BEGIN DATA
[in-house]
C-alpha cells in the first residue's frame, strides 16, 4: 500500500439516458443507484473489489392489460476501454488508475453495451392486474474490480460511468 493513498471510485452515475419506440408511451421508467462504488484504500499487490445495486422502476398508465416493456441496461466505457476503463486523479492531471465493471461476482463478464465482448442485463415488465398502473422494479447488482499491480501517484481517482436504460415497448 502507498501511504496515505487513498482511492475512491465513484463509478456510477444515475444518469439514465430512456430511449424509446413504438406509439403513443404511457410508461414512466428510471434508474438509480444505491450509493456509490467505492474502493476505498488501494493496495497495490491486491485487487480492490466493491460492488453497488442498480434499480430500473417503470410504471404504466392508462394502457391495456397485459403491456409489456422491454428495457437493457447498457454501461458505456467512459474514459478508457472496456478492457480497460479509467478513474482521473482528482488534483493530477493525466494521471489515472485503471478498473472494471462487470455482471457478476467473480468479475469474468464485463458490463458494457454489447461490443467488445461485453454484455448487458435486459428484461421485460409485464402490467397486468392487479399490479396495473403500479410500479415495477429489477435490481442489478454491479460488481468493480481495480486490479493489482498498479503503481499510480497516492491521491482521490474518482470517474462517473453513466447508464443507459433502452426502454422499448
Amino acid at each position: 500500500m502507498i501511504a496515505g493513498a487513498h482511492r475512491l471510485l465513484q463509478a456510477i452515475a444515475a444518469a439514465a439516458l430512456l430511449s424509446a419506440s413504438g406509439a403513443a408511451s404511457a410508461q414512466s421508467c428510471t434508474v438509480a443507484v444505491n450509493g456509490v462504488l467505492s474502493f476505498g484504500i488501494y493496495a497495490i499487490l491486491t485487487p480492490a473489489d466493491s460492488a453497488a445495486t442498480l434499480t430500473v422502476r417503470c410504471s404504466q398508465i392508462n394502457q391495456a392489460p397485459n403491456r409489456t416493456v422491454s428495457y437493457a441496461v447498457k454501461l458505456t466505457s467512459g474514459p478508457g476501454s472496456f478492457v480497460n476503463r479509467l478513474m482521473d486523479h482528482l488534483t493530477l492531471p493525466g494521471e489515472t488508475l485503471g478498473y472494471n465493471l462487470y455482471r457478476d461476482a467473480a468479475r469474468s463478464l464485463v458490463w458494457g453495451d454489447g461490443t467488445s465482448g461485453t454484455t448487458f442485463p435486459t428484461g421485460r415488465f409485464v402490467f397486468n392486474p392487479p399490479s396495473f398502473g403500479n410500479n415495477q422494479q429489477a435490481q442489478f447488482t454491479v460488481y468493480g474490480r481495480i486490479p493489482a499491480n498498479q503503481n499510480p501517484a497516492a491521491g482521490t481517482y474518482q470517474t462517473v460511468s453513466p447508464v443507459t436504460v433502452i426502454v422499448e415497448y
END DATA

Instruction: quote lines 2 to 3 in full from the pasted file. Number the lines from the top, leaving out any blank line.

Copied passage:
C-alpha cells in the first residue's frame, strides 16, 4: 500500500439516458443507484473489489392489460476501454488508475453495451392486474474490480460511468 493513498471510485452515475419506440408511451421508467462504488484504500499487490445495486422502476398508465416493456441496461466505457476503463486523479492531471465493471461476482463478464465482448442485463415488465398502473422494479447488482499491480501517484481517482436504460415497448 502507498501511504496515505487513498482511492475512491465513484463509478456510477444515475444518469439514465430512456430511449424509446413504438406509439403513443404511457410508461414512466428510471434508474438509480444505491450509493456509490467505492474502493476505498488501494493496495497495490491486491485487487480492490466493491460492488453497488442498480434499480430500473417503470410504471404504466392508462394502457391495456397485459403491456409489456422491454428495457437493457447498457454501461458505456467512459474514459478508457472496456478492457480497460479509467478513474482521473482528482488534483493530477493525466494521471489515472485503471478498473472494471462487470455482471457478476467473480468479475469474468464485463458490463458494457454489447461490443467488445461485453454484455448487458435486459428484461421485460409485464402490467397486468392487479399490479396495473403500479410500479415495477429489477435490481442489478454491479460488481468493480481495480486490479493489482498498479503503481499510480497516492491521491482521490474518482470517474462517473453513466447508464443507459433502452426502454422499448
Amino acid at each position: 500500500m502507498i501511504a496515505g493513498a487513498h482511492r475512491l471510485l465513484q463509478a456510477i452515475a444515475a444518469a439514465a439516458l430512456l430511449s424509446a419506440s413504438g406509439a403513443a408511451s404511457a410508461q414512466s421508467c428510471t434508474v438509480a443507484v444505491n450509493g456509490v462504488l467505492s474502493f476505498g484504500i488501494y493496495a497495490i499487490l491486491t485487487p480492490a473489489d466493491s460492488a453497488a445495486t442498480l434499480t430500473v422502476r417503470c410504471s404504466q398508465i392508462n394502457q391495456a392489460p397485459n403491456r409489456t416493456v422491454s428495457y437493457a441496461v447498457k454501461l458505456t466505457s467512459g474514459p478508457g476501454s472496456f478492457v480497460n476503463r479509467l478513474m482521473d486523479h482528482l488534483t493530477l492531471p493525466g494521471e489515472t488508475l485503471g478498473y472494471n465493471l462487470y455482471r457478476d461476482a467473480a468479475r469474468s463478464l464485463v458490463w458494457g453495451d454489447g461490443t467488445s465482448g461485453t454484455t448487458f442485463p435486459t428484461g421485460r415488465f409485464v402490467f397486468n392486474p392487479p399490479s396495473f398502473g403500479n410500479n415495477q422494479q429489477a435490481q442489478f447488482t454491479v460488481y468493480g474490480r481495480i486490479p493489482a499491480n498498479q503503481n499510480p501517484a497516492a491521491g482521490t481517482y474518482q470517474t462517473v460511468s453513466p447508464v443507459t436504460v433502452i426502454v422499448e415497448y